# (More) Incomplete problem statements concerning functions/compositions

First problem statement, as written:

Let $$f\colon B\rightarrow C$$ be a function. Prove that $$f$$ is injective if and only if, for every pair of functions $$g,h\colon A\rightarrow B$$, if $$f\circ g = f\circ h$$, then $$g=h$$.

This one seems easy to spot. Clearly $$A$$ must be non-empty, as otherwise a contradiction may easily be reached (not to mention the proof is impossible otherwise).

[If $$A$$ is empty, then $$g,h$$ are empty. If we’re working in the direction to “prove” $$f$$ is injective, then (vacuously) if $$f\circ g = f\circ h$$ then $$g=h$$. But if $$f$$ is any constant function with a domain of at least two elements (which remains possible because even though $$A$$ being empty forces $$g,h$$ to be empty, their codomain, $$B$$, need not be empty to satisfy the definition of function), then f is not injective, even though all premises hold.] No?

Second problem statement, as written:

Let $$f\colon A\rightarrow B$$ be a function. Prove that $$f$$ is surjective if and only if, for every pair of functions $$g,h\colon B\rightarrow C$$, if $$g\circ f = h\circ f$$, then $$g=h$$.

For this problem, there seem to be two issues on restrictions on the sets the functions act on: 1) either $$A,B$$ are both empty, or both non-empty, and 2) $$C$$ must contain at least two elements.

I concluded 1) since, if $$B$$ is empty, $$A$$ must be empty to satisfy the definition of function. If $$A$$ alone is empty, then $$f$$ cannot be surjective (either by hypothesis, or as a conclusion).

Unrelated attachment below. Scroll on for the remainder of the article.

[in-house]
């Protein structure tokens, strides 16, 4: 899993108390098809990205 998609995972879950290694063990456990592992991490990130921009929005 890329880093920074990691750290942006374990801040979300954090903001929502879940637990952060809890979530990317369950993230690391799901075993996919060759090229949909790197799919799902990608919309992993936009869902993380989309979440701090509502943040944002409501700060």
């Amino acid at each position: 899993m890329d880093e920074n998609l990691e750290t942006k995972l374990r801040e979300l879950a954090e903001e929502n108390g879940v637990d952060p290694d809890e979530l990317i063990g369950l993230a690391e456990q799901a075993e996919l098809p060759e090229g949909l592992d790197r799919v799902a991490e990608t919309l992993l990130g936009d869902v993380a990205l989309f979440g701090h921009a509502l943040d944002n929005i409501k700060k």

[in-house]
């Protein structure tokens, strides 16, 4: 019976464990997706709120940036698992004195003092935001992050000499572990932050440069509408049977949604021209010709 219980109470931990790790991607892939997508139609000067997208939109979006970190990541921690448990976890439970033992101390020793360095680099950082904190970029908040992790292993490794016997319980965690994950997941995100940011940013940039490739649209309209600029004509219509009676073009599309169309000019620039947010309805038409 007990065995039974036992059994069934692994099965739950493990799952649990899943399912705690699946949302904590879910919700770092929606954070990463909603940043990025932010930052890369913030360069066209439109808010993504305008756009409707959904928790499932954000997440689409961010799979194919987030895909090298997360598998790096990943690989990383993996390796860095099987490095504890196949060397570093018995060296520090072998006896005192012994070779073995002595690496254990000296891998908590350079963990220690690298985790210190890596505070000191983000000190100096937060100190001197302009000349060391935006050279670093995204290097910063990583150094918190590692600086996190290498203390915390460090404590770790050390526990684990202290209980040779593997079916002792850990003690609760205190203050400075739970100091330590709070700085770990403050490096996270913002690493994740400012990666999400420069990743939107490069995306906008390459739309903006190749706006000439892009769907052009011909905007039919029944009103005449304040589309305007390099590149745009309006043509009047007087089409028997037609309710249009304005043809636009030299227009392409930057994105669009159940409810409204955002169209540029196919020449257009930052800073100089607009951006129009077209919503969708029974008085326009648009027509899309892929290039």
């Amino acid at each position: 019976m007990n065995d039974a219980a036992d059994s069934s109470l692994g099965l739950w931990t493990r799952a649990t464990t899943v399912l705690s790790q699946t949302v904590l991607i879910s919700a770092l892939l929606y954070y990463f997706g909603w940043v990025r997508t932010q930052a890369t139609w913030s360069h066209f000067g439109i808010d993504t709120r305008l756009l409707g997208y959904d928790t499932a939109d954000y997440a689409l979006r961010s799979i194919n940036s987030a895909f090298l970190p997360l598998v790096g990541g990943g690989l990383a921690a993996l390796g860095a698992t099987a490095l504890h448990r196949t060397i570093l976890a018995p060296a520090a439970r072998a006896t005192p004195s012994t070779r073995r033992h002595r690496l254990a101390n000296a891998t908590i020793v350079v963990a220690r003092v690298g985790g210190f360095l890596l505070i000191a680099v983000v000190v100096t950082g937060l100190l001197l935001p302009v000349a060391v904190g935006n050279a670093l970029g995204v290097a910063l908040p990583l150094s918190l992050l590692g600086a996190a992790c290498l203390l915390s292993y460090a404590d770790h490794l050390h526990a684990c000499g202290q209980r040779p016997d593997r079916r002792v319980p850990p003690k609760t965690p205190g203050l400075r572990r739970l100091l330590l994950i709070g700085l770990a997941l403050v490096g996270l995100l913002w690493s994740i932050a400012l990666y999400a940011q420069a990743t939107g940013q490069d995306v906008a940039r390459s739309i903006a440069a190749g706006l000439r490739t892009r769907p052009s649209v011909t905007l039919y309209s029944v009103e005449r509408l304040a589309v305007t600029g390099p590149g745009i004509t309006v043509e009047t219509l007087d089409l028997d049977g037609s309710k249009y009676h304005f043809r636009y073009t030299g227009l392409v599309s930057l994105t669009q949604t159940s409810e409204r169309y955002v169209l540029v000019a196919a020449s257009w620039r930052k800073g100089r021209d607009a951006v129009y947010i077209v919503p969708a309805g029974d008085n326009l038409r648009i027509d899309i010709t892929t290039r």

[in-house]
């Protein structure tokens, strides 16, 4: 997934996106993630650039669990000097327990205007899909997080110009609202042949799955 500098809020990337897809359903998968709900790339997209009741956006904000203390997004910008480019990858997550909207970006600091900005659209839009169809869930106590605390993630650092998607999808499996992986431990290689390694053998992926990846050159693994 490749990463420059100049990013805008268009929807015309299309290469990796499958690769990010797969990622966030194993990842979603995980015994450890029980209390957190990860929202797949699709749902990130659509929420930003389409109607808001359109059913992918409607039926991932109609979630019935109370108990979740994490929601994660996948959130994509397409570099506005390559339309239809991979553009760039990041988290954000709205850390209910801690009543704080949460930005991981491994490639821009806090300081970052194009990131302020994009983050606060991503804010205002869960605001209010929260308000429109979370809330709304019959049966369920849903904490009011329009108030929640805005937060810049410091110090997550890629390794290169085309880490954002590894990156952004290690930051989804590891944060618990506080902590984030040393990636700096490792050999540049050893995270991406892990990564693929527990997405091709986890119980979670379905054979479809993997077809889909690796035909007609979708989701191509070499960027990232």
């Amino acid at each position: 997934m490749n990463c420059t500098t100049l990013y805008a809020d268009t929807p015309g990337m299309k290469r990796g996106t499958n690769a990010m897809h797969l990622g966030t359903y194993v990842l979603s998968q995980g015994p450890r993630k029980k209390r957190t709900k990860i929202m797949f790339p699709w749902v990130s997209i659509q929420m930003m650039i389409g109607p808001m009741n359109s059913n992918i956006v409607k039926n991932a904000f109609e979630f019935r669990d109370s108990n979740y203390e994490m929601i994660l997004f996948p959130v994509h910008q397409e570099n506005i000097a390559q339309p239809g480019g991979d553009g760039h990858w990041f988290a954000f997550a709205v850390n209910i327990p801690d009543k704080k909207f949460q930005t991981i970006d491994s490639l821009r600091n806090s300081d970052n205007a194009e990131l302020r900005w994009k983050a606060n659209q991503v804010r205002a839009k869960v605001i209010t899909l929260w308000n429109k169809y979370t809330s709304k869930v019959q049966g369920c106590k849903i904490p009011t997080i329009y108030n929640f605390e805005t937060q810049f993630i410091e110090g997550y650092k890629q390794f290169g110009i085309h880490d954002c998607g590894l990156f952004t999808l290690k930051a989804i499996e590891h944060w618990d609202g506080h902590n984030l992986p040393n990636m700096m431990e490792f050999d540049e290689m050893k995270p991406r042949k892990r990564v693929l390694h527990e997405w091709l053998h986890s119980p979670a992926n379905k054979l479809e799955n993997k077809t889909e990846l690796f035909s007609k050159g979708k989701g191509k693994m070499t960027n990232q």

I concluded 2) since I got to a junction in my proof in which I was unable to proceed without additional premises. After considering some possibilities, the contention that $$C$$ contain at least two elements seemed a plausible way out of this. [for the record, in “proving” $$f$$ to be surjective, I supposed the antecedent if the conditional (in that direction). Next, I proceeded by contradiction, supposing (to the contrary) $$g\ne h$$. If $$C$$ is unspecified (but non-empty, as otherwise $$A,B,C$$ are all forced to be empty, and the theorem becomes vacuous), it seems impossible to define $$g,h$$ by which to arrive at a contradiction.] Am I correct?

• Needs more focus: This question currently includes multiple questions in one. It should focus on one problem only. Commented May 6, 2020 at 3:12

The only if direction says, this has to hold for every such pair of functions, not just one example. So you just showed that sure, for $$A$$ being the empty set, this gives you no extra information about $$f$$. But let's assume like you said that $$f$$ is a constant function with a domain with e.g. two elements, so $$f : \lbrace b_1, b_2 \rbrace \to \lbrace c_1, c_2 \rbrace$$ and $$f(b_1) = f(b_2) = c_1$$. Now let's test the assumption with the two functions $$g,h : \lbrace a \rbrace \to \lbrace b_1, b_2 \rbrace$$ defined as $$g(a) = b_1$$ and $$h(a) = b_2$$, so clearly $$g \neq h$$. But $$f \circ g(a) = f(b_1) = c_1$$ and $$f \circ h(a) = f(b_2) = c_1$$, which means $$f \circ g = f \circ h$$, so these two "test functions" show that $$f$$ is not injective.